Or it would be bolts if there were any of them.  After a long walk to the first bolt (unless you take that 5.11 start), there’s another long bit–this one involving actual climbing–before the next bolt.  Then there’s an ugly arm-eating crack and two bolts in quick succession, which you know can’t be good.  I can’t decide whether to take the off-width crack or the overhanging face.  The crack is slippery in that soapy way limestone sometimes gets but the face is steep and exposed.  So yeah, I wedge whatever part fits into the crack and use some feet and hands to my right and worm my way gracelessly but securely up there.  Then another long bolt-free jaunt.  Just as I’m thinking that I’ve really had enough climbing without gear, another crack appears.  This one’s a nice hand-sized crack with something like friction inside.  A hand jam’s as good as a belay so I step up with confidence and cruise to the real belay.  Luckily for Matt, this one has bolts.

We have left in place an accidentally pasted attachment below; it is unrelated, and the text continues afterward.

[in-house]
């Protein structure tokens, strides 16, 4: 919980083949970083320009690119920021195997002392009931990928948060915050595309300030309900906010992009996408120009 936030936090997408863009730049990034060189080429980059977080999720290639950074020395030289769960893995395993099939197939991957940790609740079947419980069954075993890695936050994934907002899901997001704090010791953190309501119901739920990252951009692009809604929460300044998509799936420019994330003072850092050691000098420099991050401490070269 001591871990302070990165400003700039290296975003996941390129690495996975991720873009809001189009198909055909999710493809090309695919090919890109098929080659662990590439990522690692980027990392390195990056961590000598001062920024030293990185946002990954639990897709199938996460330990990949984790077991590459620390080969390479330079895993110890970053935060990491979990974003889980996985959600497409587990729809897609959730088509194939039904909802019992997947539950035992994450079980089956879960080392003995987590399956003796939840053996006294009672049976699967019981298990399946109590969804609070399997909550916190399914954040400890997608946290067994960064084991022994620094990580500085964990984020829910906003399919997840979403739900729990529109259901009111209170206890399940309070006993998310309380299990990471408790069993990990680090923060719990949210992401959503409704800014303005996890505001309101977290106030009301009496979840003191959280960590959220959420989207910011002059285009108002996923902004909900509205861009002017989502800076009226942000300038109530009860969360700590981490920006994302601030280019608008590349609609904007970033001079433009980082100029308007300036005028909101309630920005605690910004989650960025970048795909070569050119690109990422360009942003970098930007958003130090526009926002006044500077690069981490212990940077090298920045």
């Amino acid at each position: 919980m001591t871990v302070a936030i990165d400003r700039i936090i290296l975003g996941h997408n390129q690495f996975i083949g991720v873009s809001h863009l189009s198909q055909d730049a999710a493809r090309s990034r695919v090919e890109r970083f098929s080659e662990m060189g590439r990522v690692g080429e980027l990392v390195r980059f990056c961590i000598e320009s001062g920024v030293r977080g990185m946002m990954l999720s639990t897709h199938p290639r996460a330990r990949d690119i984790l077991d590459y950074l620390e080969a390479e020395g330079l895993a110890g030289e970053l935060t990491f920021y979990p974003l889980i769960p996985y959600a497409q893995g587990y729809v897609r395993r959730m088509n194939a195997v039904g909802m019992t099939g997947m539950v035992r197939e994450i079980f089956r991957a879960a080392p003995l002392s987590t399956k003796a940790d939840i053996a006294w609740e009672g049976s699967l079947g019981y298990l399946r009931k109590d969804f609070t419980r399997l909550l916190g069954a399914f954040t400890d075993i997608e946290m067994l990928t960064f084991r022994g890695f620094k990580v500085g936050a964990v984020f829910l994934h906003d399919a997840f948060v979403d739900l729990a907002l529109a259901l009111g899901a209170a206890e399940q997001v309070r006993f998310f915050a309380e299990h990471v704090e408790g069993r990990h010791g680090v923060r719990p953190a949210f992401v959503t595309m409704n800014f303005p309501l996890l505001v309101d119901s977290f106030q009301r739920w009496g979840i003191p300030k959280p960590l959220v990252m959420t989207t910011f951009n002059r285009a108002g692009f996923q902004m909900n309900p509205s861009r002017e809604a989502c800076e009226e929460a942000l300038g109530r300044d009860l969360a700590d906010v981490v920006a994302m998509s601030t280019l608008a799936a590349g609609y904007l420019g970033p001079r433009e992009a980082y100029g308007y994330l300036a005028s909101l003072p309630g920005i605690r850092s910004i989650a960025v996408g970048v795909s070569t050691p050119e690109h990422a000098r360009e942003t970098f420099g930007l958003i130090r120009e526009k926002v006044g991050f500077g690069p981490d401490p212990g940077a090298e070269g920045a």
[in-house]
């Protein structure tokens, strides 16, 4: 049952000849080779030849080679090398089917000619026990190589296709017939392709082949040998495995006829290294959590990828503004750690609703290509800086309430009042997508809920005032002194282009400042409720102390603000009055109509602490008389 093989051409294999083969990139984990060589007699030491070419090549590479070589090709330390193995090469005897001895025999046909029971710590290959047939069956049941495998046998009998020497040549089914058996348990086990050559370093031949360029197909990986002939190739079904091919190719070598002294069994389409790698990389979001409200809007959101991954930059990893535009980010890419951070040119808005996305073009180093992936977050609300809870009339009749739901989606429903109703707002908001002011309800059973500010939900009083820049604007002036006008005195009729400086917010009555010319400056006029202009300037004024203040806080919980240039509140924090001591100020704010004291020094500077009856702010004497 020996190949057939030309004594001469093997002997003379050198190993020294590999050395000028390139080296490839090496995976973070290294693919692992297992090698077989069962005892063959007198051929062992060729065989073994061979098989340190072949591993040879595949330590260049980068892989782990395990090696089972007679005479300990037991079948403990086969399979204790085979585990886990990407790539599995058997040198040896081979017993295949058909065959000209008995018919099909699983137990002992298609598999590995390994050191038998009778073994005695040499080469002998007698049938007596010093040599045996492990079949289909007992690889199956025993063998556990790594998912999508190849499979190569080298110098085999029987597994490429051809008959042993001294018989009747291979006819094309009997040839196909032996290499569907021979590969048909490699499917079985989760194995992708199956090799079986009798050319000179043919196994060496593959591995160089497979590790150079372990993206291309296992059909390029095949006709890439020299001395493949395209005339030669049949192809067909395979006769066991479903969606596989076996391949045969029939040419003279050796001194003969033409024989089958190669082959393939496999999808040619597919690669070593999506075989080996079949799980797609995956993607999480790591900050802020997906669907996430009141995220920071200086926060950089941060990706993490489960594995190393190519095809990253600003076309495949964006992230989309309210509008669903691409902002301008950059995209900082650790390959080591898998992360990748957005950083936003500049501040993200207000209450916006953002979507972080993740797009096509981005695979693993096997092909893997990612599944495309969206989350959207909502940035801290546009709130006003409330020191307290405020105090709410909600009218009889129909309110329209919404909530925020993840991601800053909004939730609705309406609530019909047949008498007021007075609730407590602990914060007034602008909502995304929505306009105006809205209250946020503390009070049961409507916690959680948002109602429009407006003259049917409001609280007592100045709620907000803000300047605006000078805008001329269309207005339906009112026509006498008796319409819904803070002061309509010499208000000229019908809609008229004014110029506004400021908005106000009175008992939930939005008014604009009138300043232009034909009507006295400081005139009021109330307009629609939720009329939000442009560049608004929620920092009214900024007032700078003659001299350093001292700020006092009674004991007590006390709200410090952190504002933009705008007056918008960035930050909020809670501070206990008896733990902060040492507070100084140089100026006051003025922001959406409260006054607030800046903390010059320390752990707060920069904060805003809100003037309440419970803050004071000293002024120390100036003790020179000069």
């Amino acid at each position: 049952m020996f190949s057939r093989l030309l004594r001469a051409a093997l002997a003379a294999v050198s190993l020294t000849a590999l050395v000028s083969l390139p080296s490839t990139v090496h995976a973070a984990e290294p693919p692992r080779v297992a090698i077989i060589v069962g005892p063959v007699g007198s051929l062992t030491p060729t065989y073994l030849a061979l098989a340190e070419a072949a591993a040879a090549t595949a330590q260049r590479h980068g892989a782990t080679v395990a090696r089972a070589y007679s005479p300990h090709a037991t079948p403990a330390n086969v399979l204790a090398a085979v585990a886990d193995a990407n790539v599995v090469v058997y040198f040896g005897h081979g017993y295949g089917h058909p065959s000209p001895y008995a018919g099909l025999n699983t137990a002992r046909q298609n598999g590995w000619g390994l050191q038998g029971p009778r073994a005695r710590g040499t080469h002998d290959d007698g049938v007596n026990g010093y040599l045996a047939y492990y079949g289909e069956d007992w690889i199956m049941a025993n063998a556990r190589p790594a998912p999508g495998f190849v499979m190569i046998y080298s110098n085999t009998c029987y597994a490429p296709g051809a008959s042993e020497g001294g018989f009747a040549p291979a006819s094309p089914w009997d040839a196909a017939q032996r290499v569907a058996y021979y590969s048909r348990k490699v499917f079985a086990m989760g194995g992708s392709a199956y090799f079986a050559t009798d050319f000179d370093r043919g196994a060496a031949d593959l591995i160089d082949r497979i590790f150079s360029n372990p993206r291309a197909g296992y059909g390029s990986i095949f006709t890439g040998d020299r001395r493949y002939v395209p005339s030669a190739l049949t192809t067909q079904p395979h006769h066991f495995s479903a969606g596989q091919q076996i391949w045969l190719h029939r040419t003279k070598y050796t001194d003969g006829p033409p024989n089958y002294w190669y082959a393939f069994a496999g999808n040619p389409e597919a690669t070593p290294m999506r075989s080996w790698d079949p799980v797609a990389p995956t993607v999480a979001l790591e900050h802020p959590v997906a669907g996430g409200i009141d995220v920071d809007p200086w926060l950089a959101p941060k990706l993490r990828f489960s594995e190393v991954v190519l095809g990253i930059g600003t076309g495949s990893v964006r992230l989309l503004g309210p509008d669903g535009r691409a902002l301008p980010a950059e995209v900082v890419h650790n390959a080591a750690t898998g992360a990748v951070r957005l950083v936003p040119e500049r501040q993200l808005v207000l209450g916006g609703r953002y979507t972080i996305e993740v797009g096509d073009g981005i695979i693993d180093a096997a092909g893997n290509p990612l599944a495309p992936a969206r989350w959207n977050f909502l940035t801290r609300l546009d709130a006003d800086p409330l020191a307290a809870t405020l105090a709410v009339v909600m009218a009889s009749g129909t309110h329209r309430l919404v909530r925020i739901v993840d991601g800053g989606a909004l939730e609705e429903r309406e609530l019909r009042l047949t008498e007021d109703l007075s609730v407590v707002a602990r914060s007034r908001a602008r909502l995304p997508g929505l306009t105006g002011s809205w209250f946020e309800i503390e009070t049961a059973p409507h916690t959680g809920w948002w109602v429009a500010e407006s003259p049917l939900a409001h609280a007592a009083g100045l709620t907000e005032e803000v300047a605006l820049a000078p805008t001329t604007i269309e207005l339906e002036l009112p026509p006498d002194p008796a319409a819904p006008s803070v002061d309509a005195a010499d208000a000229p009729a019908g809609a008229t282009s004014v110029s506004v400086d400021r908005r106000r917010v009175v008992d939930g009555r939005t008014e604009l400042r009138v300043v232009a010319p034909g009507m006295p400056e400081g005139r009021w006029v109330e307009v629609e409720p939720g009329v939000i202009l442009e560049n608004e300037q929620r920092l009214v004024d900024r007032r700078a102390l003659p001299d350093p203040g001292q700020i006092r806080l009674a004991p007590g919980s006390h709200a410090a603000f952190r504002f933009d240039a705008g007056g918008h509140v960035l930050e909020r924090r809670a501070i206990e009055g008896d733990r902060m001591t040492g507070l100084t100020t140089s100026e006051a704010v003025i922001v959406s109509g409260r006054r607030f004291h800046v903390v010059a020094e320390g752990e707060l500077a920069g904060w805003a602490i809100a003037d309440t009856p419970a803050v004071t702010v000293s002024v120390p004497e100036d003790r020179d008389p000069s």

I was the only one of the four of us who chose to climb the ugly off-width crack.  I may have been the only one to jam the lovely hand crack too.  Although Potrero Chico is hardly a crack-climbing paradise, there are moves here and there where a jam is your best bet and I’m happy to make use of them.  I’m also happy to let Matt lead the crux pitch.  There are more bolts, but I don’t think much of where they’re placed. For us shorties, they seem always to be just above the hard move.  Matt gets through with the help of my wildly incorrect beta (“Just sit on the ledge,” I tell him as he mantles onto a narrow sloper).  Then Irene takes her first real lead fall as I watch from above, wishing I had her camera.  She’s unharmed and undaunted and soon all four of us are on the ground.